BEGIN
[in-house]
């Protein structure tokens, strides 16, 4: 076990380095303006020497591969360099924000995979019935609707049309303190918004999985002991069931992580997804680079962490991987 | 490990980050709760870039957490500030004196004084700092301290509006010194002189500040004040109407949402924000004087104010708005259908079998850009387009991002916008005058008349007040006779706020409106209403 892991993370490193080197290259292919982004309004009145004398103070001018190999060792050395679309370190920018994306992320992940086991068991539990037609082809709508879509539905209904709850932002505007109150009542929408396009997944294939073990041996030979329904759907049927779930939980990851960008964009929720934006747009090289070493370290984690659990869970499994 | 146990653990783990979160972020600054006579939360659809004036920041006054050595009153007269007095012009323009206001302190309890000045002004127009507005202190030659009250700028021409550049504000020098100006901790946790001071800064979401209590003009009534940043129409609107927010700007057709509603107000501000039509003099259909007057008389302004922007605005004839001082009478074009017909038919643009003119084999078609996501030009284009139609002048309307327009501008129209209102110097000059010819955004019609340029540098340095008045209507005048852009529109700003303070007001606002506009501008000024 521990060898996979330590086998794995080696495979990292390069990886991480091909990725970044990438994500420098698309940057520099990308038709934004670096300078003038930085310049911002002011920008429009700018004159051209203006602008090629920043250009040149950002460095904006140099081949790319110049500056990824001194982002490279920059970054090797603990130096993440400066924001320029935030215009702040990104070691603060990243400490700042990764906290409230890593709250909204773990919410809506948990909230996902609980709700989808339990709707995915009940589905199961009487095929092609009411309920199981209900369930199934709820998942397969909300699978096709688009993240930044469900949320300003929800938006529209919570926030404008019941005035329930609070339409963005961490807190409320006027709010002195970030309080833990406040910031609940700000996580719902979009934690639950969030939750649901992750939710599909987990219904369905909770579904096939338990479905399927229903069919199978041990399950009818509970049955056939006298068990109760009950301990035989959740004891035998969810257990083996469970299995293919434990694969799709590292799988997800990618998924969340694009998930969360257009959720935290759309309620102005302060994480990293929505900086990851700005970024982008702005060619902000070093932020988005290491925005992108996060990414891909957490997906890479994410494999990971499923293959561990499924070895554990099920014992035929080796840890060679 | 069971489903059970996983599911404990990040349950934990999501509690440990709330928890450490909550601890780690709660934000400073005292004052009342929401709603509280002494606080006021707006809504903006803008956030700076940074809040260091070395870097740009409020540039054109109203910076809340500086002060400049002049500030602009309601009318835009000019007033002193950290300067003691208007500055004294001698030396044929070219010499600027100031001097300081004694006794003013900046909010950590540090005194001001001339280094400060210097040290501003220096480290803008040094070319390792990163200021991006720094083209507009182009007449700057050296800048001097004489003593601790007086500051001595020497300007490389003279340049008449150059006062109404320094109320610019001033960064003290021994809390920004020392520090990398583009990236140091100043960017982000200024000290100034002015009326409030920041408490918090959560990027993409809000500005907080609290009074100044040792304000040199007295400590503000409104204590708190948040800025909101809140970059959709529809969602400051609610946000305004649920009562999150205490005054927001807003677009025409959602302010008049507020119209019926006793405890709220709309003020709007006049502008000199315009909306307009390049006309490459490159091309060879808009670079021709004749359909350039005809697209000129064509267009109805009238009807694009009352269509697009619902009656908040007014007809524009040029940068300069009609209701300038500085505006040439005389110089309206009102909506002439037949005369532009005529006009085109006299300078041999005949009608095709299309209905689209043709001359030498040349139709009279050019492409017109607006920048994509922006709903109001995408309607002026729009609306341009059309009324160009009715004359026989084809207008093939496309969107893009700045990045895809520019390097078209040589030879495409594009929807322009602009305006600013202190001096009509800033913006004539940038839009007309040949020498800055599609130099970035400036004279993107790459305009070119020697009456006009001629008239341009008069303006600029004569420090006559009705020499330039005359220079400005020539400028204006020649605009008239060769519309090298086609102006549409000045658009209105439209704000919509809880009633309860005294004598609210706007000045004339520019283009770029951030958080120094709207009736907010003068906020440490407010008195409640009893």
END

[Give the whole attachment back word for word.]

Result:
[in-house]
């Protein structure tokens, strides 16, 4: 076990380095303006020497591969360099924000995979019935609707049309303190918004999985002991069931992580997804680079962490991987 | 490990980050709760870039957490500030004196004084700092301290509006010194002189500040004040109407949402924000004087104010708005259908079998850009387009991002916008005058008349007040006779706020409106209403 892991993370490193080197290259292919982004309004009145004398103070001018190999060792050395679309370190920018994306992320992940086991068991539990037609082809709508879509539905209904709850932002505007109150009542929408396009997944294939073990041996030979329904759907049927779930939980990851960008964009929720934006747009090289070493370290984690659990869970499994 | 146990653990783990979160972020600054006579939360659809004036920041006054050595009153007269007095012009323009206001302190309890000045002004127009507005202190030659009250700028021409550049504000020098100006901790946790001071800064979401209590003009009534940043129409609107927010700007057709509603107000501000039509003099259909007057008389302004922007605005004839001082009478074009017909038919643009003119084999078609996501030009284009139609002048309307327009501008129209209102110097000059010819955004019609340029540098340095008045209507005048852009529109700003303070007001606002506009501008000024 521990060898996979330590086998794995080696495979990292390069990886991480091909990725970044990438994500420098698309940057520099990308038709934004670096300078003038930085310049911002002011920008429009700018004159051209203006602008090629920043250009040149950002460095904006140099081949790319110049500056990824001194982002490279920059970054090797603990130096993440400066924001320029935030215009702040990104070691603060990243400490700042990764906290409230890593709250909204773990919410809506948990909230996902609980709700989808339990709707995915009940589905199961009487095929092609009411309920199981209900369930199934709820998942397969909300699978096709688009993240930044469900949320300003929800938006529209919570926030404008019941005035329930609070339409963005961490807190409320006027709010002195970030309080833990406040910031609940700000996580719902979009934690639950969030939750649901992750939710599909987990219904369905909770579904096939338990479905399927229903069919199978041990399950009818509970049955056939006298068990109760009950301990035989959740004891035998969810257990083996469970299995293919434990694969799709590292799988997800990618998924969340694009998930969360257009959720935290759309309620102005302060994480990293929505900086990851700005970024982008702005060619902000070093932020988005290491925005992108996060990414891909957490997906890479994410494999990971499923293959561990499924070895554990099920014992035929080796840890060679 | 069971489903059970996983599911404990990040349950934990999501509690440990709330928890450490909550601890780690709660934000400073005292004052009342929401709603509280002494606080006021707006809504903006803008956030700076940074809040260091070395870097740009409020540039054109109203910076809340500086002060400049002049500030602009309601009318835009000019007033002193950290300067003691208007500055004294001698030396044929070219010499600027100031001097300081004694006794003013900046909010950590540090005194001001001339280094400060210097040290501003220096480290803008040094070319390792990163200021991006720094083209507009182009007449700057050296800048001097004489003593601790007086500051001595020497300007490389003279340049008449150059006062109404320094109320610019001033960064003290021994809390920004020392520090990398583009990236140091100043960017982000200024000290100034002015009326409030920041408490918090959560990027993409809000500005907080609290009074100044040792304000040199007295400590503000409104204590708190948040800025909101809140970059959709529809969602400051609610946000305004649920009562999150205490005054927001807003677009025409959602302010008049507020119209019926006793405890709220709309003020709007006049502008000199315009909306307009390049006309490459490159091309060879808009670079021709004749359909350039005809697209000129064509267009109805009238009807694009009352269509697009619902009656908040007014007809524009040029940068300069009609209701300038500085505006040439005389110089309206009102909506002439037949005369532009005529006009085109006299300078041999005949009608095709299309209905689209043709001359030498040349139709009279050019492409017109607006920048994509922006709903109001995408309607002026729009609306341009059309009324160009009715004359026989084809207008093939496309969107893009700045990045895809520019390097078209040589030879495409594009929807322009602009305006600013202190001096009509800033913006004539940038839009007309040949020498800055599609130099970035400036004279993107790459305009070119020697009456006009001629008239341009008069303006600029004569420090006559009705020499330039005359220079400005020539400028204006020649605009008239060769519309090298086609102006549409000045658009209105439209704000919509809880009633309860005294004598609210706007000045004339520019283009770029951030958080120094709207009736907010003068906020440490407010008195409640009893």